Couscous is a grain made from wheat semolina. It’s often seen in Mediterranean and North African cuisine and is one of the most popular foods in countries like Morocco, Tunisia, and Algeria. It’s a wonderful substitute for pasta, quinoa, or rice, and we’ve come to adore it here in the Stay at Home Chef household! It features a fairly neutral flavor profile, which means you can serve it with almost anything. We love using it as a simple side dish or as a yummy addition to salads. It’s filling, good for you, and can be prepared in under 10 minutes. Win!
How is Couscous Traditionally Prepared?
Before you jump into cooking couscous, we wanted to take a moment to share how this dish is traditionally prepared! We love getting inspired by recipes from all over the world, and we think it’s important to give credit where credit is due.
This dish is traditionally prepared by steaming the grains. You can (of course) prepare it by pouring boiling water over it as outlined below, but if you want to get back to basics, you may be interested in learning how to cook couscous traditionally!
Moroccan varieties are prepared in a special dish called a couscoussière, which is very similar to a steamer pot. The steamer basket is lined with cheesecloth so none of the grains slip through the cracks. The base of the pan is then filled with plain water or a type of broth. As it boils, the steam cooks up the grains really nicely. The next step is the big couscous cooking secret: the grains are fluffed up by hand not once, not twice, but three times. This type of couscous cooking tends to get a little messy!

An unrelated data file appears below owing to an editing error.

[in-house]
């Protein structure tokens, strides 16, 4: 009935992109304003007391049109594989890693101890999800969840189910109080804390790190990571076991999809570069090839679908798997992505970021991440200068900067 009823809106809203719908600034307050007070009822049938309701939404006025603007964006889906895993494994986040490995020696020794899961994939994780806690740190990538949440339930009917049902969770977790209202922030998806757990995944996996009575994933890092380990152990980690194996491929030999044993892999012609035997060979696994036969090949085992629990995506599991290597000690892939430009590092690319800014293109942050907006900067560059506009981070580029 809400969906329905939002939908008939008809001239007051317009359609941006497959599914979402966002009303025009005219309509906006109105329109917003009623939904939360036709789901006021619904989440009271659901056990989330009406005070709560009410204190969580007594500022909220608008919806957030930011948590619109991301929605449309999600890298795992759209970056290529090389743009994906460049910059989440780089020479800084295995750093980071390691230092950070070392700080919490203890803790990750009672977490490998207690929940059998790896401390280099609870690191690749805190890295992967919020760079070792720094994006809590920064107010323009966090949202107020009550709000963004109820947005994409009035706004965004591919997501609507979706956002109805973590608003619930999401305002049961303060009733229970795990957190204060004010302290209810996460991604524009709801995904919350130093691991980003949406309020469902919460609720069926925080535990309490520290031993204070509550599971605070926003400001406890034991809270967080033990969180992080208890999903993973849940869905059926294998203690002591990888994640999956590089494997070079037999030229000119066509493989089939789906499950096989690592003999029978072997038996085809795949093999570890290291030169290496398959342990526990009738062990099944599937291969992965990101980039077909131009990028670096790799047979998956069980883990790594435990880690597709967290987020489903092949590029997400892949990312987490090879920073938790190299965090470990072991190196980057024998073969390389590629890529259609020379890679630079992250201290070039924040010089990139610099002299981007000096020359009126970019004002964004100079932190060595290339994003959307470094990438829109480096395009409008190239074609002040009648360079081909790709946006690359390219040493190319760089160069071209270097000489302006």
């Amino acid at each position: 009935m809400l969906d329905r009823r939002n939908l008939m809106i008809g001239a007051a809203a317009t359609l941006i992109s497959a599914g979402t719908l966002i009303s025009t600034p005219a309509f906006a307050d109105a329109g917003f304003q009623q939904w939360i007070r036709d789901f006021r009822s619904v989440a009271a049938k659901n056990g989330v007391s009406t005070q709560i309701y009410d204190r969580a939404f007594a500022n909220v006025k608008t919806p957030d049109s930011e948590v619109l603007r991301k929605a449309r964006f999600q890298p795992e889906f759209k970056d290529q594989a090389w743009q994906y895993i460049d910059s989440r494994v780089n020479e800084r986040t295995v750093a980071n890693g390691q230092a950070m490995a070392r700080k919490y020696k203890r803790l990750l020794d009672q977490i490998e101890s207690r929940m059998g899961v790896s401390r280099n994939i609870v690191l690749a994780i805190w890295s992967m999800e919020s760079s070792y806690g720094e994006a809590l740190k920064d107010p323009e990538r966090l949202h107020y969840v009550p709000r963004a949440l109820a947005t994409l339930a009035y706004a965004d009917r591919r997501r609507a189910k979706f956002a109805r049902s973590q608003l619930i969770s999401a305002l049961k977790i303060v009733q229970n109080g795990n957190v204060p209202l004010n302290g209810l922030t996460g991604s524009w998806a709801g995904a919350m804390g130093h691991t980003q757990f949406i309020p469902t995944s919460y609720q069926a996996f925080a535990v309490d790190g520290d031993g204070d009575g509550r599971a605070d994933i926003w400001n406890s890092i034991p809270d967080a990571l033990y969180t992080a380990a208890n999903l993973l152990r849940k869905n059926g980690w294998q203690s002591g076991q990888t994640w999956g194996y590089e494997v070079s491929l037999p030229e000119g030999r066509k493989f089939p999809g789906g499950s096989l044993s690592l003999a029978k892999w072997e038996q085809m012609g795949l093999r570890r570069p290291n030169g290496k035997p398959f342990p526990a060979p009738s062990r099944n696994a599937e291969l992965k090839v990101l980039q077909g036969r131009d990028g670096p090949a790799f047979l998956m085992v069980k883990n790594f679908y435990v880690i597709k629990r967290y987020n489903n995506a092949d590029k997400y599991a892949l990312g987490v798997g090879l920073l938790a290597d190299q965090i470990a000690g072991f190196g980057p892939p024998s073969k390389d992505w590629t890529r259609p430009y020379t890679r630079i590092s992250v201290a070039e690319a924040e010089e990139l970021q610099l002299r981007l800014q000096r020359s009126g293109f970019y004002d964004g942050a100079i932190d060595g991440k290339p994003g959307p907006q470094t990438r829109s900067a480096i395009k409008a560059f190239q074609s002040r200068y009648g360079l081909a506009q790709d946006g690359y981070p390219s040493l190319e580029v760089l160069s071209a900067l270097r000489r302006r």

Moroccan Couscous vs. Israeli (Pearl) Couscous:
The most common type of couscous that you’ll find in the supermarket is Moroccan varieties. It’s a small grain, comes in whole wheat options, and it cooks up very quickly. This is because store-bought options come pre-steamed. In this case, the only thing left to do to complete your couscous recipe is to rehydrate the grains with boiling water.
Israeli, or pearl, couscous is larger than its Moroccan counterpart. It gets its nickname because the grains are pearl-shaped. You can also find whole wheat varieties, but this kind of grain typically takes a bit longer to cook due to its size. You cook it by letting it simmer on the stovetop instead of simply pouring boiling water over it. Its texture is closer to pasta than Moroccan varieties.
Cooking couscous – no matter what kind – is simple and easy! Since you’re interested in learning how to cook couscous, you may also be wondering what to serve it with. Here are our suggestions:
- Roasted vegetables: Cauliflower, brussels sprouts, butternut squash, broccoli, or carrots
- Meats: Steak and potatoes, beef kabobs, lamb chops, or braised lamb shank
- Chicken: Air fryer chicken breast or roast chicken,
- As a filling add-on: Meditteranean chickpea salad, tomato avocado salad, or black bean and corn salad
You can cook couscous in several different ways. Here are a few different variations that you can try:
- Basic: A base for any sort of couscous recipe
- Garlic and olive oil: Best with garlic roasted veggies
- Parmesan: For added cheesiness
- Herbed chicken: To serve alongside chicken dishes
- Mediterranean: Ideal with kabobs or in salads
All of these couscous recipe options (plus instructions) can be found in the recipe card below. They require a bit more time than the basic couscous recipe, but it’s worth the extra effort!